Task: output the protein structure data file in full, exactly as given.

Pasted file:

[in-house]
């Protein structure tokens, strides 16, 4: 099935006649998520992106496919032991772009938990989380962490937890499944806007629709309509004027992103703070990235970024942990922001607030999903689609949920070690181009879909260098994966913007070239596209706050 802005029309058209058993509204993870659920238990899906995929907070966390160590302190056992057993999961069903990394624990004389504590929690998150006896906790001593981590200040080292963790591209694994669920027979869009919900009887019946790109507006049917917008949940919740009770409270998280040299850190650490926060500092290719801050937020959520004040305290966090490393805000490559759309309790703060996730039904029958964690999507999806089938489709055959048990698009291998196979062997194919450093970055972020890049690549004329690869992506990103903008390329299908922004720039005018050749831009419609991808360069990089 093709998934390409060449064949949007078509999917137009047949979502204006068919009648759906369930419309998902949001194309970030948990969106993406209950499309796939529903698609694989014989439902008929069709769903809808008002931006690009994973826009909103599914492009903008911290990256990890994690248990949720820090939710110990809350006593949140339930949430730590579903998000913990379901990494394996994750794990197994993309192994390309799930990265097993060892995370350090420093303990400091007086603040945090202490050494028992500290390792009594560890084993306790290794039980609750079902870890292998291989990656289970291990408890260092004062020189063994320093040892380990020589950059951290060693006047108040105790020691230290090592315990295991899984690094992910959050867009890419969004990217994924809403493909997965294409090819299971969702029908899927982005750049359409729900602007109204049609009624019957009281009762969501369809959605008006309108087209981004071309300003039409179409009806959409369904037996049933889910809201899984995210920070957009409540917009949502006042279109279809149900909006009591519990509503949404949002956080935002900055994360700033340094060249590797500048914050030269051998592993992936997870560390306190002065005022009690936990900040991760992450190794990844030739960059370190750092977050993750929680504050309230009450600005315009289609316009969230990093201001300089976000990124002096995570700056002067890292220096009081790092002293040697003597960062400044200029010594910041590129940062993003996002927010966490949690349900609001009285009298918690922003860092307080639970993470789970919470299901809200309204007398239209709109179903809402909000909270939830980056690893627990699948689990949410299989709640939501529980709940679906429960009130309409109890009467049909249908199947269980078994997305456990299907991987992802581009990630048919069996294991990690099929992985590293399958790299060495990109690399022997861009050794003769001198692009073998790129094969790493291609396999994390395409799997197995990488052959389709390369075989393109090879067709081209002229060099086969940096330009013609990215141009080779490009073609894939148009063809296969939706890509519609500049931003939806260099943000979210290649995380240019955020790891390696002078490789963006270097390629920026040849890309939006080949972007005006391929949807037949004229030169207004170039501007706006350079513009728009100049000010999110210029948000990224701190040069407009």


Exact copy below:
[in-house]
């Protein structure tokens, strides 16, 4: 099935006649998520992106496919032991772009938990989380962490937890499944806007629709309509004027992103703070990235970024942990922001607030999903689609949920070690181009879909260098994966913007070239596209706050 802005029309058209058993509204993870659920238990899906995929907070966390160590302190056992057993999961069903990394624990004389504590929690998150006896906790001593981590200040080292963790591209694994669920027979869009919900009887019946790109507006049917917008949940919740009770409270998280040299850190650490926060500092290719801050937020959520004040305290966090490393805000490559759309309790703060996730039904029958964690999507999806089938489709055959048990698009291998196979062997194919450093970055972020890049690549004329690869992506990103903008390329299908922004720039005018050749831009419609991808360069990089 093709998934390409060449064949949007078509999917137009047949979502204006068919009648759906369930419309998902949001194309970030948990969106993406209950499309796939529903698609694989014989439902008929069709769903809808008002931006690009994973826009909103599914492009903008911290990256990890994690248990949720820090939710110990809350006593949140339930949430730590579903998000913990379901990494394996994750794990197994993309192994390309799930990265097993060892995370350090420093303990400091007086603040945090202490050494028992500290390792009594560890084993306790290794039980609750079902870890292998291989990656289970291990408890260092004062020189063994320093040892380990020589950059951290060693006047108040105790020691230290090592315990295991899984690094992910959050867009890419969004990217994924809403493909997965294409090819299971969702029908899927982005750049359409729900602007109204049609009624019957009281009762969501369809959605008006309108087209981004071309300003039409179409009806959409369904037996049933889910809201899984995210920070957009409540917009949502006042279109279809149900909006009591519990509503949404949002956080935002900055994360700033340094060249590797500048914050030269051998592993992936997870560390306190002065005022009690936990900040991760992450190794990844030739960059370190750092977050993750929680504050309230009450600005315009289609316009969230990093201001300089976000990124002096995570700056002067890292220096009081790092002293040697003597960062400044200029010594910041590129940062993003996002927010966490949690349900609001009285009298918690922003860092307080639970993470789970919470299901809200309204007398239209709109179903809402909000909270939830980056690893627990699948689990949410299989709640939501529980709940679906429960009130309409109890009467049909249908199947269980078994997305456990299907991987992802581009990630048919069996294991990690099929992985590293399958790299060495990109690399022997861009050794003769001198692009073998790129094969790493291609396999994390395409799997197995990488052959389709390369075989393109090879067709081209002229060099086969940096330009013609990215141009080779490009073609894939148009063809296969939706890509519609500049931003939806260099943000979210290649995380240019955020790891390696002078490789963006270097390629920026040849890309939006080949972007005006391929949807037949004229030169207004170039501007706006350079513009728009100049000010999110210029948000990224701190040069407009």